Topic: Thought : converting 240v 50hz Switch Start fixture to 120v 60hz the easy way ?  (Read 1763 times) Thought : converting 240v 50hz Switch Start fixture to 120v 60hz the easy way ? « on: February 02, 2013, 01:00:45 PM » Author: Ash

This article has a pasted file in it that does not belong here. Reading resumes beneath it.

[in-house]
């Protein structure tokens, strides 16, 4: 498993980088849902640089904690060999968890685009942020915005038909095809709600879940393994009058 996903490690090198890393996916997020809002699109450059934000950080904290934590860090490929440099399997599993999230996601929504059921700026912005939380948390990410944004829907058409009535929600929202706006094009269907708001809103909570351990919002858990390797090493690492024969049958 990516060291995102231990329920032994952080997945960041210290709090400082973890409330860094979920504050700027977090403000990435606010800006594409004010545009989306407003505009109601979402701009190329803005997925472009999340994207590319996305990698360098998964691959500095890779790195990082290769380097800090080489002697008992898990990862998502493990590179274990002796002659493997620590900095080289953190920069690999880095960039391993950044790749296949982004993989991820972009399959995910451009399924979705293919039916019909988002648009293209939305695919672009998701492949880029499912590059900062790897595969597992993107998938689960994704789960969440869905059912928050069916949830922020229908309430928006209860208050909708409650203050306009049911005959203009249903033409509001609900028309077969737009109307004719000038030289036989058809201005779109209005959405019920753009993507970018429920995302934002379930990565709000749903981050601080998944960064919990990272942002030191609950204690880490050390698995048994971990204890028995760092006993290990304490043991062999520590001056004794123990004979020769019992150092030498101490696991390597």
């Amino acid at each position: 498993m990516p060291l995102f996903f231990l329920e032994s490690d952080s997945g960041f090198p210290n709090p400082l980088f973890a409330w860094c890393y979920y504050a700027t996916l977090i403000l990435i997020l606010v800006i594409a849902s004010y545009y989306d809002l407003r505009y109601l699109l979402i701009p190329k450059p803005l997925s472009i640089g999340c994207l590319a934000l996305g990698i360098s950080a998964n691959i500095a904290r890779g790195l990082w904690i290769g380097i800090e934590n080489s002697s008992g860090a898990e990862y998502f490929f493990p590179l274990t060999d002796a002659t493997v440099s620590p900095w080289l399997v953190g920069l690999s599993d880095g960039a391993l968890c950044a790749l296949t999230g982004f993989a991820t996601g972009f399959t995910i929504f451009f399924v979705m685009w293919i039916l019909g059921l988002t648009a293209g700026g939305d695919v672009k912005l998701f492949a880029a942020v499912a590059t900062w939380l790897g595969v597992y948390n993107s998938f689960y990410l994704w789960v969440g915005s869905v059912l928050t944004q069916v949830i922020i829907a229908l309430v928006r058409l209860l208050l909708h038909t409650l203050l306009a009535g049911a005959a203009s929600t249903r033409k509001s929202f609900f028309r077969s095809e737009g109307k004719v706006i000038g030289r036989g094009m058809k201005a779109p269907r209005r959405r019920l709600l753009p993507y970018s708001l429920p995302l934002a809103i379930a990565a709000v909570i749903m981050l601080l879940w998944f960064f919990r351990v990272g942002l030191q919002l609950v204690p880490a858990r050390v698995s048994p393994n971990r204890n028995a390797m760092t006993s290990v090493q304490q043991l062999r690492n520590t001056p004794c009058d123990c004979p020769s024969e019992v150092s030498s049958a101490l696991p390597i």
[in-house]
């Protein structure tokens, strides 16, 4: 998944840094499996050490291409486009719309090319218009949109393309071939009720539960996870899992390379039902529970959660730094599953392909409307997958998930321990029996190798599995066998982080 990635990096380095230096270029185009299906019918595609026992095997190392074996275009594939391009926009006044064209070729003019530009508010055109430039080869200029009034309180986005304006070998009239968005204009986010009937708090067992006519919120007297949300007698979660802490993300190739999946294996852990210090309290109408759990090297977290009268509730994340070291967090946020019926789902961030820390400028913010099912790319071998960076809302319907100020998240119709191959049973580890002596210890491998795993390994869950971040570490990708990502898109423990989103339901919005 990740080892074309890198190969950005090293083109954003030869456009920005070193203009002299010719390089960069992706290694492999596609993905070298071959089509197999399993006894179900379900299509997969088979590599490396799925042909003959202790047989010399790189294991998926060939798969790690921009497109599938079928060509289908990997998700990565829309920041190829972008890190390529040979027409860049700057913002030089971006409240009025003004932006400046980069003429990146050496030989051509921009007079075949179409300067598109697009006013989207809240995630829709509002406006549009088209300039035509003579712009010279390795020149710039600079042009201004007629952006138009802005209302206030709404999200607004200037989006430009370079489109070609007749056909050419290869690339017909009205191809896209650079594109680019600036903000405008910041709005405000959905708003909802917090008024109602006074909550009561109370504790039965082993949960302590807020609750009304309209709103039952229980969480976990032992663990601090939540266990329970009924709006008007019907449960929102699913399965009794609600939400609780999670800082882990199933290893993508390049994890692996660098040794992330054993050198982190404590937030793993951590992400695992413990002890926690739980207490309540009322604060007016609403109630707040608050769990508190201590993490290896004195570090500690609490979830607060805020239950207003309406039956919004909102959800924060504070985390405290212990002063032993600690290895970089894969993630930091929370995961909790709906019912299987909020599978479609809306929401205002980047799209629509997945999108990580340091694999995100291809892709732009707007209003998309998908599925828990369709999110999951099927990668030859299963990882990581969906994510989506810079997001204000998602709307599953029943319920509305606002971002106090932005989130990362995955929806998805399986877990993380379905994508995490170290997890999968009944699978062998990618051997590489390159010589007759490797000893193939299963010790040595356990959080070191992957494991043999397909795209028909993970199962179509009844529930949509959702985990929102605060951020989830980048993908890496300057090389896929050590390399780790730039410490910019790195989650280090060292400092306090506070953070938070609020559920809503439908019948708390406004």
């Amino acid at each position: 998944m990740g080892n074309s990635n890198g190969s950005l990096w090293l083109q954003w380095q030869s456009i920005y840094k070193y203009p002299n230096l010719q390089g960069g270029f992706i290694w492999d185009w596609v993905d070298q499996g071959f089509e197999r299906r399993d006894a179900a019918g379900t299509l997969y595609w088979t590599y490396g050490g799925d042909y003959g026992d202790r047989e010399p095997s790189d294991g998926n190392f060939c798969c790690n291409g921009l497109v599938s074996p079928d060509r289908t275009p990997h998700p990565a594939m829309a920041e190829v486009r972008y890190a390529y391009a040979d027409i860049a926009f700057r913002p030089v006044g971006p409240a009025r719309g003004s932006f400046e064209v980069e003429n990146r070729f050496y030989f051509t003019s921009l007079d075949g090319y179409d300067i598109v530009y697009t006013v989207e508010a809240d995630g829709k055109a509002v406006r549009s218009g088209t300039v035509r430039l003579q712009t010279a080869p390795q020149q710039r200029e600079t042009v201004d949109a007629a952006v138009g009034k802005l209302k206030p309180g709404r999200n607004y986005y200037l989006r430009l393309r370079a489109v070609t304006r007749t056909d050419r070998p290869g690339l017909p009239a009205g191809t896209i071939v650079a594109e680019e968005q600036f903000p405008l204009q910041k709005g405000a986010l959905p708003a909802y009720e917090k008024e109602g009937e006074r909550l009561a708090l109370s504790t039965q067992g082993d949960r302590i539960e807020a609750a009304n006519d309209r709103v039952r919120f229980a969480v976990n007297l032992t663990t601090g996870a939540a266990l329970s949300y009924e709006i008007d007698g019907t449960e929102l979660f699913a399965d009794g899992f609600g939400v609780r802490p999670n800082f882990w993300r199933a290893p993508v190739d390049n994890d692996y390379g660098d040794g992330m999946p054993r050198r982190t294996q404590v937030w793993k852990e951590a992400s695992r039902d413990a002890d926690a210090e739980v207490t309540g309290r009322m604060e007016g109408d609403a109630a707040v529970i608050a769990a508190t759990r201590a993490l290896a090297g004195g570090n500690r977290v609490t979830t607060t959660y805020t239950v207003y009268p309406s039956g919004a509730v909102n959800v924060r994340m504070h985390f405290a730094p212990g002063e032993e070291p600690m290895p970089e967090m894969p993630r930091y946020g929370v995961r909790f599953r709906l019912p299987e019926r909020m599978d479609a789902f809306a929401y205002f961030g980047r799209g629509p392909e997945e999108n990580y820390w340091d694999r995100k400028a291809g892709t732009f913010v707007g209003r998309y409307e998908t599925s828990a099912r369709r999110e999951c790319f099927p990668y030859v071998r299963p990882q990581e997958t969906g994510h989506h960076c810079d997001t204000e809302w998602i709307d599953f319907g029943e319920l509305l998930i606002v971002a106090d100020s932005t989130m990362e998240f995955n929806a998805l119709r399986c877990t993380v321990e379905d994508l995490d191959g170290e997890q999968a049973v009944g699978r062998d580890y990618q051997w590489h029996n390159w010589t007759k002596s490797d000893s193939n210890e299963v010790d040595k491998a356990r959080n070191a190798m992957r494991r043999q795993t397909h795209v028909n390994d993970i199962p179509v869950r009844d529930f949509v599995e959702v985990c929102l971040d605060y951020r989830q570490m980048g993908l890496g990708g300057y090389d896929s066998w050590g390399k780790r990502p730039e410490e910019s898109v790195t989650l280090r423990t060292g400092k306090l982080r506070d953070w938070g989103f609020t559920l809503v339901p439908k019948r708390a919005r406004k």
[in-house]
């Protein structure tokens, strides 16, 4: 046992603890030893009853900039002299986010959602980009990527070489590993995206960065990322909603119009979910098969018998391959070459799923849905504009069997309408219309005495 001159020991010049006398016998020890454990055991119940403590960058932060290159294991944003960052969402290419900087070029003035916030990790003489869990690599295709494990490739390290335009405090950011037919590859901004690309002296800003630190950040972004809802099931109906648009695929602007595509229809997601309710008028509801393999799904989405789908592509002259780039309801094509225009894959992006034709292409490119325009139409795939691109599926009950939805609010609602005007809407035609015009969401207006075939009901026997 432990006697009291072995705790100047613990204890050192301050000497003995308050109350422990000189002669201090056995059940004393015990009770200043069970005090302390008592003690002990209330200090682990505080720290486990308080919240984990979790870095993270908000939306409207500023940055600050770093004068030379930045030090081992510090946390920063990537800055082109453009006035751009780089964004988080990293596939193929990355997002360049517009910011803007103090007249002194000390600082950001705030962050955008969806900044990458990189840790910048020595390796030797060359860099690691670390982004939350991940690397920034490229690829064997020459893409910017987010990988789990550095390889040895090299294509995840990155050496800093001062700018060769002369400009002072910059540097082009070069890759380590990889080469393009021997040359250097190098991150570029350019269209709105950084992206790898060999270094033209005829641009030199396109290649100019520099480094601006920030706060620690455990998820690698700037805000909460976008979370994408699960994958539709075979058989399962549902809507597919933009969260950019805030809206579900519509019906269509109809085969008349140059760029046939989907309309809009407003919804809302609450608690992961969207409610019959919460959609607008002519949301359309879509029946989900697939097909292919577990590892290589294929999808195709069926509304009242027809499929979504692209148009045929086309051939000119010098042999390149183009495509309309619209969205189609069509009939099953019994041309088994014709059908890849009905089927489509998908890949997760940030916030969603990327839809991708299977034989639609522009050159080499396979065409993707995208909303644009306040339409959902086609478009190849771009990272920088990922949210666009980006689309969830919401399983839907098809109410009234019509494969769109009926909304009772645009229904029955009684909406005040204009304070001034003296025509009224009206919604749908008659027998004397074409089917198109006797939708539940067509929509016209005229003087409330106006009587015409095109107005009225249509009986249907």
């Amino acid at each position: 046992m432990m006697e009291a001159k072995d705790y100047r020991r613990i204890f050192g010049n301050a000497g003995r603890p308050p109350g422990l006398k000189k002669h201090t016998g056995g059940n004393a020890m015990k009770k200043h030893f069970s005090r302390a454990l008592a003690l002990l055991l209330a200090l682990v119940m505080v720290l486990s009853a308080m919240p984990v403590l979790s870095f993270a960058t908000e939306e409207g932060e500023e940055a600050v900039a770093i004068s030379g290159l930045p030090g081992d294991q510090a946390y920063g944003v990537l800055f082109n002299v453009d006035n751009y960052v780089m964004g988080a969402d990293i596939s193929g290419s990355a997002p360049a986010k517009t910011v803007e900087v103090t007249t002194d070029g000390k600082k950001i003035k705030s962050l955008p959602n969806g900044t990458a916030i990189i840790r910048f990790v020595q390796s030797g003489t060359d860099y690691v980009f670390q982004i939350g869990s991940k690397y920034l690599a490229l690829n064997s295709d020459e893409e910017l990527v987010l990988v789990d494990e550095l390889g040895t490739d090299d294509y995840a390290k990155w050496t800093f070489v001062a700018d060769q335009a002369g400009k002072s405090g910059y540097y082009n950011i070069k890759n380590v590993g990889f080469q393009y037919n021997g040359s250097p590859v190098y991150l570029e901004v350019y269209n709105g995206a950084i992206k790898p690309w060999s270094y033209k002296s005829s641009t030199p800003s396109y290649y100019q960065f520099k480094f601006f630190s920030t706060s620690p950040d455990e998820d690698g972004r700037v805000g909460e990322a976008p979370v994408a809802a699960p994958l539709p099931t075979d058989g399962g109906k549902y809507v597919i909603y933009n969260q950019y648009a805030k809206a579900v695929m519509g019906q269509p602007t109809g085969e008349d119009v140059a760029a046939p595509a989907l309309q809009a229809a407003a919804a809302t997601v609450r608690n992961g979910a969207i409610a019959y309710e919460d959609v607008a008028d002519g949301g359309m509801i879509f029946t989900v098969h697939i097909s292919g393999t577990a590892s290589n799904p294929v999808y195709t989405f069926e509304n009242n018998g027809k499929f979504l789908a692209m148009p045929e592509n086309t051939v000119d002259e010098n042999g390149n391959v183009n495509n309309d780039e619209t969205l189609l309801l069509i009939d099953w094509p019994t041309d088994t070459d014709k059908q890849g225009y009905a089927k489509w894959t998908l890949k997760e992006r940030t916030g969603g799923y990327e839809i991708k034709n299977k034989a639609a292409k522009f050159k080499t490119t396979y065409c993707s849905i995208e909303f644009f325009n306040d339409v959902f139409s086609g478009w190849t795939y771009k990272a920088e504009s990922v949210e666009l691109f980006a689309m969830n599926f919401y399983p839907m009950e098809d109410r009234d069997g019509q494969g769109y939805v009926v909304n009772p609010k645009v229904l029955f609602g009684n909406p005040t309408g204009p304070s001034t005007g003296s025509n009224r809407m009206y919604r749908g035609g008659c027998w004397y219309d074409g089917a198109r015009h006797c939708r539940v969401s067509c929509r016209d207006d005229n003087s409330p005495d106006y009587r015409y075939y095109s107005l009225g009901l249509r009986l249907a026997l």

This came up in a chat with Funkybulb. We were talking about a 240v 20w Switch Start ballast and how to use it on 120v. Then i thouht if there is any possibility of an overseen simple solution.....The 240v 50hz balast is of too high impedance for 120v 60hz. So what if we cancel out some of its impedance with a series capacitor ?I calculated it all the way, but came to unclear results. Considering the error margin in such calculations (due to the lamp not being exactly a resistor), the error margin in the result is so high that it might even include the resonance ondition.....So here is the calculation done, is it correct ? Is the concept possible ?We start with a Eltam L18.620 ballast, which is rated at 230v 50hz 18/20w 0.37A PF0.35, and a 20w T12 lamp which IIRC is 57v arcLets find the "real power" vdrop :230v * 0.37a * 0.35 = 29.78w29.78w - 20w = 9.78w (losses)9.78w / 0.37a = 26.43v57v + 26.43v = 83.43vSo we are finding out hat is the inductance of the perfect inductor ballast, which is running an imaginay lamp with Varc = 83.43vLets find the "reactive power" vdrop :sqrt (230v^2 - 83.43v^2) = 214.33vLets find Xl :214.33v / 0.37A = 579 ohmLets find l :579 ohm = 2 * pi * 50hz * ll = 579ohm / 2 / pi / 50hz = 1.84 HNow lets wishLets find the "reactive power" vdrop :sqrt (120v^2 - 83.43v^2) = 86.25vThe impedance we wish :86.25v / 0.37A = 233.1 ohmThe impedance we have :Xl = 2 * pi * 60hz * 1.84H = 693.66 ohmNow we can have 2 options :Capacitive circuit : Xc = 233.1 ohm + 693.66 ohmInductive circuit : Xc = 693.66 ohm - 233.1 ohmCapacitive option :Xc = 926.76 ohmc = 1/(2* pi * 60hz * 926.76ohm) = 2.86 uFInductive option :Xc = 460.56 ohmc = 1/(2* pi * 60hz * 460.56ohm) = 5.76 uFSo far so good, right ?The issue is, lets assume we were a bit wrong with estimating the ballast's L. I dont know how to evaluate the error precisely and i dont have an L meter, so lets just say it can be within 25% error so about 1.5-2.5H range instead of 1.84H we found. So if Xl for 1.84H at 60hz is 693.66 ohm. lets see what it'll be :Xl = 2 * pi * 60hz * 1.5H = 565.48 ohmXl = 2 * pi * 60hz * 2.5H = 942.48 ohmWait WHAT ?In both options, the value at which there is a resonance (Xl=Xc) is WITHIN our error margin.....Does not look good at all.... (even if we dont hit it, the difference between a "close" Xl and a "far" Xl would be 100's % of one another....) So it looks like we have a problemWhat you think ? Logged Re: Thought : converting 240v 50hz Switch Start fixture to 120v 60hz the easy way ? « Reply #1 on: February 02, 2013, 02:24:58 PM » Author: Medved